Katzen Museum First Floor Exhibition

Jiha Moon's works address the intersection of imagery native to Korea, Japan, and China, and elements of the West to explore cross-cultural perceptions. Originally from Korea and presently based out of Atlanta, Moon's work addresses the nature of our current global identity as influenced by popular culture, technology, racial perceptions, and folklore. By melding the artistic traditions and iconic imagery of both East and West, Moon's work explores ideas of both the foreign and the familiar. This exhibition is presented as part of the Visiting Artist Program organized by AU Studio Art.

Kumo: Miya Ando

April 3 - May 27, 11 a.m. - 4 p.m.
Katzen Museum First Floor Exhibition

Miya Ando's artwork ranges from monochrome to subtle color palates, offering a glimpse of the immense calming energy of the infinite. Ando creates an immersive work that engages the viewers, bringing nature to mind, reminding the viewers of their own connection to - and place within - nature and nature's cycles. Her works bring attention to the fragility, the deep power, and the uncompromising force of nature via experiential art installations that create environments of reflection and wonder. Distinctive in her highly adept presentation of subtle realities, Ando's work has given her an international reputation as one of the most innovative working artists.

Michael Clark: Washington Artist

Now - May 27, 11 a.m. - 4 p.m.
Katzen Museum First Floor Exhibition

Michael Clark (a.k.a. Clark Fox) has been an influential figure in the Washington, DC art world for more than 50 years. Dividing his time equally between the capital and New York City, Clark was not only a fly on the wall of the art world as the last half-century played out - he was in the middle of the action, making innovative works that draw their inspiration from movements as diverse as Pop Art, Op Art, Conceptual Art, Minimalism, and the Washington Color School.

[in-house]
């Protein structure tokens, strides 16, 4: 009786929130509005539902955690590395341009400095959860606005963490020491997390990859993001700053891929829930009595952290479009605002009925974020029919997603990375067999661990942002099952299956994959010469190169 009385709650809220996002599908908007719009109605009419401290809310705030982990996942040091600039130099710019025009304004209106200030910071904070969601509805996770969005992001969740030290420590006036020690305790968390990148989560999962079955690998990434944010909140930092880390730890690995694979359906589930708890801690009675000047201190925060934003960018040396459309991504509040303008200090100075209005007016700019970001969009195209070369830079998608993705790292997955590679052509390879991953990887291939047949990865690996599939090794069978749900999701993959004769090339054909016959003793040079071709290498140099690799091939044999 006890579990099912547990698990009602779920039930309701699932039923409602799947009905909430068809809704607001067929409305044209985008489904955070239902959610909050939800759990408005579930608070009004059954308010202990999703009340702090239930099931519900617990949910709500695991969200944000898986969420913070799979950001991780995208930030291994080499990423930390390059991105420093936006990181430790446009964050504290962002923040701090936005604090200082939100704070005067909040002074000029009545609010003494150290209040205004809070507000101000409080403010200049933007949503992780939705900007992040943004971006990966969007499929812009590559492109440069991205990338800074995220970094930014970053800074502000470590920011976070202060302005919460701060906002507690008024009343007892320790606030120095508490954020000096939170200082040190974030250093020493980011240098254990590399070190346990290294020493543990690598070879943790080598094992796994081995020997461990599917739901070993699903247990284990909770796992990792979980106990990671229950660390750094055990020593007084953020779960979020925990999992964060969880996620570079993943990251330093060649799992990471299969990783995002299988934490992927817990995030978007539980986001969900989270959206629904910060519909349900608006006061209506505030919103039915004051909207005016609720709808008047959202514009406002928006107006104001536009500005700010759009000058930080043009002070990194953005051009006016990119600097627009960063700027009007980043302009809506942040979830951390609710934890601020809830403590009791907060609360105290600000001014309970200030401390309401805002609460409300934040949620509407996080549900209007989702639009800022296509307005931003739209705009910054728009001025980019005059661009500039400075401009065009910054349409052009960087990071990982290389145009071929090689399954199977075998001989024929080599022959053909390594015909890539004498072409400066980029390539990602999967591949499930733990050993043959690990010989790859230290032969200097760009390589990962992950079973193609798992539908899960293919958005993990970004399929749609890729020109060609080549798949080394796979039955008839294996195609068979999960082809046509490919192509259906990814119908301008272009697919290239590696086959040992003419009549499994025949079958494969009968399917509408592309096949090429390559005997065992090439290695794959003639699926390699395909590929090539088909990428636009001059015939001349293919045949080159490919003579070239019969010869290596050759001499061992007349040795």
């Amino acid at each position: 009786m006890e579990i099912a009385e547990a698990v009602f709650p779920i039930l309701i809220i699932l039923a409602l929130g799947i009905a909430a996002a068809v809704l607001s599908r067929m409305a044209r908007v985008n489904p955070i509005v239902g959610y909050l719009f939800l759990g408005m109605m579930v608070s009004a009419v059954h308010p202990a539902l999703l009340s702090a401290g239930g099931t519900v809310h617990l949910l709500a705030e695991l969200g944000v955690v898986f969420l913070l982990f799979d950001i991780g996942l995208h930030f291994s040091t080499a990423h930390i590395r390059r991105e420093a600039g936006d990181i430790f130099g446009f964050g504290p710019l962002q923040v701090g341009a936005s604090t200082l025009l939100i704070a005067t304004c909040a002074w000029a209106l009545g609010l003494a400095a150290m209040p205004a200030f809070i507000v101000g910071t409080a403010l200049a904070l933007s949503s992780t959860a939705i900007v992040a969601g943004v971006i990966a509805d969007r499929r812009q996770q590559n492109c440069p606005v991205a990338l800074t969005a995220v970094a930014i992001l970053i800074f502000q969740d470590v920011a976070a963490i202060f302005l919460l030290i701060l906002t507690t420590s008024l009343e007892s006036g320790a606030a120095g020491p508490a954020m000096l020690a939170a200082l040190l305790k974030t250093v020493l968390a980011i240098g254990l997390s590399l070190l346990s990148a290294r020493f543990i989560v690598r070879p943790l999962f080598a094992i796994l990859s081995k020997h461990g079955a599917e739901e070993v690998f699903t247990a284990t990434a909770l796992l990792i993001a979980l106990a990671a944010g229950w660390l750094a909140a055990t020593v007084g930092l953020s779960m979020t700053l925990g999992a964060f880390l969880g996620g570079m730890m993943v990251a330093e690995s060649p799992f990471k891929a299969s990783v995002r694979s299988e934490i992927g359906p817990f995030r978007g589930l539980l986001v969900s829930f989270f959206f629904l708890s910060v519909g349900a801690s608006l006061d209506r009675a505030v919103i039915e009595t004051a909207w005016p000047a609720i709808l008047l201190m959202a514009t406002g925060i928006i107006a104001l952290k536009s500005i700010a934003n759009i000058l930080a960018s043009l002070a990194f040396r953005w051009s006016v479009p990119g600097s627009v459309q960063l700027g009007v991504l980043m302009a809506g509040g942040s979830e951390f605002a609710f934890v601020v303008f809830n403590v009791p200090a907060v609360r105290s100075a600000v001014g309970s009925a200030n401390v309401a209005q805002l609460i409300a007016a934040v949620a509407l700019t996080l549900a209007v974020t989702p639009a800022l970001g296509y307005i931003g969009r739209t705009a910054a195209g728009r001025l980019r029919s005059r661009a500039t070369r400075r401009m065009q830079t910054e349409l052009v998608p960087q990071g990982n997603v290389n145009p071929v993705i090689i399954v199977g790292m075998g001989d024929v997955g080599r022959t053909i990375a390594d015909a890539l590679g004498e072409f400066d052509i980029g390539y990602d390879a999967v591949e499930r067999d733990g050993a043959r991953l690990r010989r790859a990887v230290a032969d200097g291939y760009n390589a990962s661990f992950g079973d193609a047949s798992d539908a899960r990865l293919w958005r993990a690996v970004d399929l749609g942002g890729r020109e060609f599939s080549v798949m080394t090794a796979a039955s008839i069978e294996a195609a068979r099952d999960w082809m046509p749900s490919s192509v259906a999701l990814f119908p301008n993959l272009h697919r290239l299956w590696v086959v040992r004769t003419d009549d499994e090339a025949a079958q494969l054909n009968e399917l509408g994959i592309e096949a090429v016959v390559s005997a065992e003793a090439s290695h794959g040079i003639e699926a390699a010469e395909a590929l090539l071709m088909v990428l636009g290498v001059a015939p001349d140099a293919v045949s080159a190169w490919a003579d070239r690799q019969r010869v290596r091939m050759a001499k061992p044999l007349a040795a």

Yoga in the Galleries

May 2, 9, 16, 23, 30, 10 a.m.
American University Museum at the Katzen Arts Center

Led by certified Kripalu Yoga teacher Eva Blutinger, this yoga class provides mental clarity and relaxation in the peaceful surroundings of our art galleries. Please bring a mat. Cost is $10 for non-members, $5 for museum members, and free for members at the Associates level and above.

The Sustainably Clothed Body

May 6, 13, 1 - 3 p.m.
Katzen AU Museum

Artist Kate Kretz teaches clothing embroidery and embellishment Sunday afternoons in the Alper. Cost is $200 for the 4-week class, materials not included. Registration and more information online:

Visions Awards Ceremony 2018

May 9, 7 p.m.
AU Greenberg Theater

The School of Communication's 20th annual Vision Awards celebrates outstanding visual work from undergraduate and graduate students. The ceremony celebrates the best in documentary, fiction, digital and new media, screenwriting and photography. For more information:

Alma de Cuerdas Concert

May 15, 7 - 8:30 p.m.
Katzen AU Museum

An evening of traditional Mexican music at the AU Museum in honor of the exhibition Toledo Múltiple. The Alma de Cuerdas Ensemble was founded in 2015 by violinist Octavio Zárate. Comprising eight professional musicians hailing from the state of Oaxaca, Mexico, the group has developed both a national and international presence by participating in a diverse range of festivals, quartets, and orchestras. The Alma de Cuerdas Ensemble is committed to fostering the arts among the youth, and to bringing the music that identifies Mexico as a nation of great cultural diversity to all regions within and outside the country. Free and open to the public. RSVP to

Gallery Talk: Miya Ando

May 24, 6 - 7 p.m.
Katzen AU Museum

Curator Aria Gannon will discuss the creation of Miya Ando's celestial works rendered in painting and glass sculpture. Free and open to the public.